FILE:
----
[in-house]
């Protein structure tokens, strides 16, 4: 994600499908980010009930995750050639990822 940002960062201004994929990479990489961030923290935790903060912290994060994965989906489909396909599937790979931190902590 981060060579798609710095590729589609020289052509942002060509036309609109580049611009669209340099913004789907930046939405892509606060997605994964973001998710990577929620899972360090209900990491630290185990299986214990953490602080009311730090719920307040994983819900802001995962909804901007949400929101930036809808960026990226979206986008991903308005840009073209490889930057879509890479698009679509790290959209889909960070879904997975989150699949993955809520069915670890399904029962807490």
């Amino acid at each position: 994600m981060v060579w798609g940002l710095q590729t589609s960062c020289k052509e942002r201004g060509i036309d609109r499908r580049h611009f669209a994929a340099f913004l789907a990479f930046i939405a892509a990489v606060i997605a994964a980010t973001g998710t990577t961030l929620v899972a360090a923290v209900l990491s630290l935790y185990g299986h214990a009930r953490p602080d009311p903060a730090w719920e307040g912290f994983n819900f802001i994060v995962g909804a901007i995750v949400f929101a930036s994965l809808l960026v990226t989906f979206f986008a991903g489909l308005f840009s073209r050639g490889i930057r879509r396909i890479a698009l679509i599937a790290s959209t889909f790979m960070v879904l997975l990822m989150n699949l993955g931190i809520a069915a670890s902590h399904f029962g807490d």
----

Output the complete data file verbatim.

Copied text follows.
[in-house]
């Protein structure tokens, strides 16, 4: 994600499908980010009930995750050639990822 940002960062201004994929990479990489961030923290935790903060912290994060994965989906489909396909599937790979931190902590 981060060579798609710095590729589609020289052509942002060509036309609109580049611009669209340099913004789907930046939405892509606060997605994964973001998710990577929620899972360090209900990491630290185990299986214990953490602080009311730090719920307040994983819900802001995962909804901007949400929101930036809808960026990226979206986008991903308005840009073209490889930057879509890479698009679509790290959209889909960070879904997975989150699949993955809520069915670890399904029962807490």
């Amino acid at each position: 994600m981060v060579w798609g940002l710095q590729t589609s960062c020289k052509e942002r201004g060509i036309d609109r499908r580049h611009f669209a994929a340099f913004l789907a990479f930046i939405a892509a990489v606060i997605a994964a980010t973001g998710t990577t961030l929620v899972a360090a923290v209900l990491s630290l935790y185990g299986h214990a009930r953490p602080d009311p903060a730090w719920e307040g912290f994983n819900f802001i994060v995962g909804a901007i995750v949400f929101a930036s994965l809808l960026v990226t989906f979206f986008a991903g489909l308005f840009s073209r050639g490889i930057r879509r396909i890479a698009l679509i599937a790290s959209t889909f790979m960070v879904l997975l990822m989150n699949l993955g931190i809520a069915a670890s902590h399904f029962g807490d």